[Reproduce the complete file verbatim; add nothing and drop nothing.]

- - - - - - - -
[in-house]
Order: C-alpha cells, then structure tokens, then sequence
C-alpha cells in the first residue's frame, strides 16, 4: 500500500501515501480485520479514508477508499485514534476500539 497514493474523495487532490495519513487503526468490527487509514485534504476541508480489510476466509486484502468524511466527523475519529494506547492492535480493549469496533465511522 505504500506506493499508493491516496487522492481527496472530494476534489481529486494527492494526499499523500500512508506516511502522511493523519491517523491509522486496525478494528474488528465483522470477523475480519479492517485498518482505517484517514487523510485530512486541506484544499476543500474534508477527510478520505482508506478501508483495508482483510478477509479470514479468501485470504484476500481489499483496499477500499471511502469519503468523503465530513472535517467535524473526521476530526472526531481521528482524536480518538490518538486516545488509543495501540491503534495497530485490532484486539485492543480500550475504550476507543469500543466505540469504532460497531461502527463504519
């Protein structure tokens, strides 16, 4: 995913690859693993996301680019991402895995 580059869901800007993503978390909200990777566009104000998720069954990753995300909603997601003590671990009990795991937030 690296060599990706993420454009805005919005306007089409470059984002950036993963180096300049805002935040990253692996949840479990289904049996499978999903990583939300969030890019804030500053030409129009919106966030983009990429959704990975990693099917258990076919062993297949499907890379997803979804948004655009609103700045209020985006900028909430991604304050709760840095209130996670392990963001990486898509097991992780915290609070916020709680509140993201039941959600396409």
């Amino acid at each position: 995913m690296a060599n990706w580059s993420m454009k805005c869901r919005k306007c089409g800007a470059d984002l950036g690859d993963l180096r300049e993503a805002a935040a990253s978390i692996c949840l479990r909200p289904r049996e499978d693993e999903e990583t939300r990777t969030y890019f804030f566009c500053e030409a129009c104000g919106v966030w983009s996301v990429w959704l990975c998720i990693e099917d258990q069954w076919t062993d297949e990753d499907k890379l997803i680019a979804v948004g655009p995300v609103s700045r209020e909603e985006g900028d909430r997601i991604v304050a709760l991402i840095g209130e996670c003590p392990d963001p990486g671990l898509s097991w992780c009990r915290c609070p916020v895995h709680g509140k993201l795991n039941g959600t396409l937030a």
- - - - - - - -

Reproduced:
[in-house]
Order: C-alpha cells, then structure tokens, then sequence
C-alpha cells in the first residue's frame, strides 16, 4: 500500500501515501480485520479514508477508499485514534476500539 497514493474523495487532490495519513487503526468490527487509514485534504476541508480489510476466509486484502468524511466527523475519529494506547492492535480493549469496533465511522 505504500506506493499508493491516496487522492481527496472530494476534489481529486494527492494526499499523500500512508506516511502522511493523519491517523491509522486496525478494528474488528465483522470477523475480519479492517485498518482505517484517514487523510485530512486541506484544499476543500474534508477527510478520505482508506478501508483495508482483510478477509479470514479468501485470504484476500481489499483496499477500499471511502469519503468523503465530513472535517467535524473526521476530526472526531481521528482524536480518538490518538486516545488509543495501540491503534495497530485490532484486539485492543480500550475504550476507543469500543466505540469504532460497531461502527463504519
């Protein structure tokens, strides 16, 4: 995913690859693993996301680019991402895995 580059869901800007993503978390909200990777566009104000998720069954990753995300909603997601003590671990009990795991937030 690296060599990706993420454009805005919005306007089409470059984002950036993963180096300049805002935040990253692996949840479990289904049996499978999903990583939300969030890019804030500053030409129009919106966030983009990429959704990975990693099917258990076919062993297949499907890379997803979804948004655009609103700045209020985006900028909430991604304050709760840095209130996670392990963001990486898509097991992780915290609070916020709680509140993201039941959600396409």
């Amino acid at each position: 995913m690296a060599n990706w580059s993420m454009k805005c869901r919005k306007c089409g800007a470059d984002l950036g690859d993963l180096r300049e993503a805002a935040a990253s978390i692996c949840l479990r909200p289904r049996e499978d693993e999903e990583t939300r990777t969030y890019f804030f566009c500053e030409a129009c104000g919106v966030w983009s996301v990429w959704l990975c998720i990693e099917d258990q069954w076919t062993d297949e990753d499907k890379l997803i680019a979804v948004g655009p995300v609103s700045r209020e909603e985006g900028d909430r997601i991604v304050a709760l991402i840095g209130e996670c003590p392990d963001p990486g671990l898509s097991w992780c009990r915290c609070p916020v895995h709680g509140k993201l795991n039941g959600t396409l937030a």